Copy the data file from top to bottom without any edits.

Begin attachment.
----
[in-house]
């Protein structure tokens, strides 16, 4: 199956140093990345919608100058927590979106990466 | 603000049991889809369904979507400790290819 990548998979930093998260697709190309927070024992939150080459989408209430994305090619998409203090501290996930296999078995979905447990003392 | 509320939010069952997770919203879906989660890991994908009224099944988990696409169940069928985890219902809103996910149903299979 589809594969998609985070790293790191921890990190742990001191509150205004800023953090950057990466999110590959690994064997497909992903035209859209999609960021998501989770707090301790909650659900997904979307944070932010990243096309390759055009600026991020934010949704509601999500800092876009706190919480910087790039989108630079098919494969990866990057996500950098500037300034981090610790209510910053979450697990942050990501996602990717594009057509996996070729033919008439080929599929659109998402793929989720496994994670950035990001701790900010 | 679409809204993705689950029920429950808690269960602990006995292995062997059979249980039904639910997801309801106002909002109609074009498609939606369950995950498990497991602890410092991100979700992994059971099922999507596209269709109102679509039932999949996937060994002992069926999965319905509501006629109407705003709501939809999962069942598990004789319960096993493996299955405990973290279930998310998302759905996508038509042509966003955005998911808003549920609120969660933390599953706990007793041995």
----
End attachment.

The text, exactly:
[in-house]
């Protein structure tokens, strides 16, 4: 199956140093990345919608100058927590979106990466 | 603000049991889809369904979507400790290819 990548998979930093998260697709190309927070024992939150080459989408209430994305090619998409203090501290996930296999078995979905447990003392 | 509320939010069952997770919203879906989660890991994908009224099944988990696409169940069928985890219902809103996910149903299979 589809594969998609985070790293790191921890990190742990001191509150205004800023953090950057990466999110590959690994064997497909992903035209859209999609960021998501989770707090301790909650659900997904979307944070932010990243096309390759055009600026991020934010949704509601999500800092876009706190919480910087790039989108630079098919494969990866990057996500950098500037300034981090610790209510910053979450697990942050990501996602990717594009057509996996070729033919008439080929599929659109998402793929989720496994994670950035990001701790900010 | 679409809204993705689950029920429950808690269960602990006995292995062997059979249980039904639910997801309801106002909002109609074009498609939606369950995950498990497991602890410092991100979700992994059971099922999507596209269709109102679509039932999949996937060994002992069926999965319905509501006629109407705003709501939809999962069942598990004789319960096993493996299955405990973290279930998310998302759905996508038509042509966003955005998911808003549920609120969660933390599953706990007793041995």